Ariel from Precious Parties by Kayla quickly had a line of children trailing her as she gave out hugs and shared tales of her underwater adventures.

During story time, Ariel read some books about compassion for animals, including sea animals, who are often overlooked. 

Speaking up for sea life

As the Little Mermaid can attest, fish are intelligent animals who feel pain just as we do. Because no U.S. law regulates the treatment of fish, both the commercial fishing industry and fish farms treat fish in ways that would be criminal if they were dogs or cats. 

Fishing is also bad for the environment. Bottom trawlers, commonly used in commercial fishing, drag nets larger than football fields along the ocean floor, scraping up everything in their path, including dolphins and sea turtles, and destroying entire underwater ecosystems in the process.

Posters were on display with information about the harm caused by fishing. (Scroll down to see the quiz questions and answers.)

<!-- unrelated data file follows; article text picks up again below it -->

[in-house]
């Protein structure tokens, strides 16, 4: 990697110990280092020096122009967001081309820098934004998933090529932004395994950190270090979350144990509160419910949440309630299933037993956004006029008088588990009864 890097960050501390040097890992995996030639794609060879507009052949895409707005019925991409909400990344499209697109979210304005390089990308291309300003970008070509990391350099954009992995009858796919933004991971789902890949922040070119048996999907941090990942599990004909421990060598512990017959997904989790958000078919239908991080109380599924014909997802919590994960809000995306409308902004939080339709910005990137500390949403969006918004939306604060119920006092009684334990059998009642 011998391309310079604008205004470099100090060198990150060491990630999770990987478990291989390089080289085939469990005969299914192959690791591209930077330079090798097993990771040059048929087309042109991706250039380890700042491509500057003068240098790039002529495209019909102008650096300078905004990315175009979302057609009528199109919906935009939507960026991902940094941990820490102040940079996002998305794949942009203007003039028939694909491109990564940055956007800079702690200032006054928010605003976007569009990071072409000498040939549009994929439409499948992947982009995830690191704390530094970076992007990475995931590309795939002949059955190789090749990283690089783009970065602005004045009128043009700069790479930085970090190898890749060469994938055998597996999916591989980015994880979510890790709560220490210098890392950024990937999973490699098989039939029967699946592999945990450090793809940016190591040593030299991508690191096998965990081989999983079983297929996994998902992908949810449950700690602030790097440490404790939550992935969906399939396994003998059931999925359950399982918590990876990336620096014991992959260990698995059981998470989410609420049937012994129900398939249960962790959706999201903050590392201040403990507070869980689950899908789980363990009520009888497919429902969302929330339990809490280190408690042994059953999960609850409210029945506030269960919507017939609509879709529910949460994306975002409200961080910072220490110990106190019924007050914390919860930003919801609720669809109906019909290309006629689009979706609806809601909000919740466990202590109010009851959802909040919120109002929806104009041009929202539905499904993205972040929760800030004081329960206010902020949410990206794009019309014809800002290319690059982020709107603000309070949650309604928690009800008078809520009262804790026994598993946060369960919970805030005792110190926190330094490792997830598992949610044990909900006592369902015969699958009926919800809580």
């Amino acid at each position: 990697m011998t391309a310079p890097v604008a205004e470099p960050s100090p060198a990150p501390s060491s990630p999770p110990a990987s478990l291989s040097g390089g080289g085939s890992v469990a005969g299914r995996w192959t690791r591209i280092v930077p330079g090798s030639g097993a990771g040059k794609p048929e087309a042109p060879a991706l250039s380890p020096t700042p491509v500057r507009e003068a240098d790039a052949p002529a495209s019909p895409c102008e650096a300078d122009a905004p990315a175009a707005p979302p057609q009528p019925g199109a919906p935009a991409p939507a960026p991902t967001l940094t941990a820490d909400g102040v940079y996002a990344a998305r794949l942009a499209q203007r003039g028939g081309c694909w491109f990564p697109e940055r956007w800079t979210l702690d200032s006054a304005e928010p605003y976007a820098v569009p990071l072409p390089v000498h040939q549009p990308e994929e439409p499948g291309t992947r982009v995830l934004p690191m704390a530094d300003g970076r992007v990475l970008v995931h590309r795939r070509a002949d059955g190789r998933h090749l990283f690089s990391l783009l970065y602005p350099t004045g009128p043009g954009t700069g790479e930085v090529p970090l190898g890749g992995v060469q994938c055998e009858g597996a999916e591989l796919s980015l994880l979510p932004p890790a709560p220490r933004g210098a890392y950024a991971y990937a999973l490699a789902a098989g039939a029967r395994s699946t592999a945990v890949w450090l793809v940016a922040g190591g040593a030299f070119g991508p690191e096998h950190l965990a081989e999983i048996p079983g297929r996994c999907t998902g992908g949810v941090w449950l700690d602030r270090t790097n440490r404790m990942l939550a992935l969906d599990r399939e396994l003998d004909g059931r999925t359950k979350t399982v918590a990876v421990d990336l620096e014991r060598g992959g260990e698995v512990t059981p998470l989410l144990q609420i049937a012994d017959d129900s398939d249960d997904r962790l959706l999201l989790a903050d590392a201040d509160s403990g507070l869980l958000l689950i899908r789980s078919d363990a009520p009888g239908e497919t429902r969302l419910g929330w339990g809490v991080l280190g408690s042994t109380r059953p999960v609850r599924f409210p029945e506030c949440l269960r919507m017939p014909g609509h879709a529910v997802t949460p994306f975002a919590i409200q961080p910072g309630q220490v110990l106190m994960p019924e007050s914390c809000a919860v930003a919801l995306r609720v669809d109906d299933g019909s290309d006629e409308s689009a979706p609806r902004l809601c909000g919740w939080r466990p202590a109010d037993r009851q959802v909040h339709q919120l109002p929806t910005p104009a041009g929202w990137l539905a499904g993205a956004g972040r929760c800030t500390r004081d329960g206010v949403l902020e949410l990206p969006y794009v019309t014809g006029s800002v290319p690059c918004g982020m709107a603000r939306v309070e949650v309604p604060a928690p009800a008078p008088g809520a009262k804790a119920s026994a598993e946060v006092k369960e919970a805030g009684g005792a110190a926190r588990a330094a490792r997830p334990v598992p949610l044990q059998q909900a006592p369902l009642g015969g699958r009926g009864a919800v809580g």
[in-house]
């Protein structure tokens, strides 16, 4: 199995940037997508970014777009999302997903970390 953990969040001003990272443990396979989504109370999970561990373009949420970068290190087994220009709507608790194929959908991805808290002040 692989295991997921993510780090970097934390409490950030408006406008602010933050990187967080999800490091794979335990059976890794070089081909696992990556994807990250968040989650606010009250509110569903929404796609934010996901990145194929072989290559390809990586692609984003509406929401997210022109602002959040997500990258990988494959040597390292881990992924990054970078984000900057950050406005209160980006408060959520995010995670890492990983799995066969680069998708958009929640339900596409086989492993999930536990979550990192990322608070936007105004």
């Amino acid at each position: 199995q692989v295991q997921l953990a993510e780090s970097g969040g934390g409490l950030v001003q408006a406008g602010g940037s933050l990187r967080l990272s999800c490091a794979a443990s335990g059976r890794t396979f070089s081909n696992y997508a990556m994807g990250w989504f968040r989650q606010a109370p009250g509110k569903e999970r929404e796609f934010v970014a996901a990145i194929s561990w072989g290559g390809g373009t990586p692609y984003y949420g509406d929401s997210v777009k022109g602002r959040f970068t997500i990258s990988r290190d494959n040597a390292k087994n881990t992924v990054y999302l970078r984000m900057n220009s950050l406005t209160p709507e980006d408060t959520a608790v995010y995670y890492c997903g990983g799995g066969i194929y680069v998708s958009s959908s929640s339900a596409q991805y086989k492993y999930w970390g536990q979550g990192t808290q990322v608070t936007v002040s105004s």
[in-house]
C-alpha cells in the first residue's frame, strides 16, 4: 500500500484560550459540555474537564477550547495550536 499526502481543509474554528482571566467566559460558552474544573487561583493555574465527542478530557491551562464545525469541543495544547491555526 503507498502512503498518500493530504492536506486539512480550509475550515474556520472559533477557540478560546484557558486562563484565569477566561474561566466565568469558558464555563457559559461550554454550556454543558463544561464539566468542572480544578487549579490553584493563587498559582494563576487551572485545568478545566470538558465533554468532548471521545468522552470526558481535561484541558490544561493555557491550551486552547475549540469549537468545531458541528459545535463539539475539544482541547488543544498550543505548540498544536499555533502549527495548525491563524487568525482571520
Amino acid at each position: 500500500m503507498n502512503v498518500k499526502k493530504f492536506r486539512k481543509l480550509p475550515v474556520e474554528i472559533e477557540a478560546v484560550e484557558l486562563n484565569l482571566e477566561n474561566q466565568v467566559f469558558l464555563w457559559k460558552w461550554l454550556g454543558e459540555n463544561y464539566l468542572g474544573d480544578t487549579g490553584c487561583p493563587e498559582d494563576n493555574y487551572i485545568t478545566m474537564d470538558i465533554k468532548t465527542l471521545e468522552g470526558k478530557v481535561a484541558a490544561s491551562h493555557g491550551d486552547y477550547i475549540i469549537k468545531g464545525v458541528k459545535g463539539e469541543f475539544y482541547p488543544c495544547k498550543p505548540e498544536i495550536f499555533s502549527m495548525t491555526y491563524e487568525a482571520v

Lobster poster Q: In which three countries is it illegal to boil lobsters alive? A: Switzerland, Norway, and New Zealand

Fish poster Q: Every day the commercial fishing industry sets enough “longlines” to wrap around the entire earth how many times? A: 500

Shark poster Q: What is the best way to help sharks? A: Don’t eat fish. The commercial fishing industry kills more sharks than any other activity.

Turtle poster Q: What is the best way to keep plastic out of the ocean? A: Don’t eat fish. The commercial fishing industry is responsible for 46% of the plastic waste in the ocean.


We also handed out delicious fish-free recipe cards. If you would like these recipe cards, just drop us an email at and we’ll mail them to you!


Lastly, we had a raffle, with the lucky winner taking home a treasure chest containing movie night snacks, 4 movie tickets to Chunky’s, and $20 toward vegan movie fare (yes, Chunky’s has the Beyond Burger!).

Thank you!

Thank you to everyone who came out for this bigger-than-ever summer outing, to all our helpers, and to those who made donations. We couldn’t do this work for animals without your support.

Speaking Up for Chickens at the Market Days Festival

Winner of the Ninja Air fryer

Thank you to everyone who entered to win the Ninja Air Fryer and accompanying plant-based air fryer cookbook. Our lucky winner was Jesse Cote!

New Hampshire Animal Rights League is pleased to share the news of our successful outreach efforts at the Market Days Festival in downtown Concord, NH.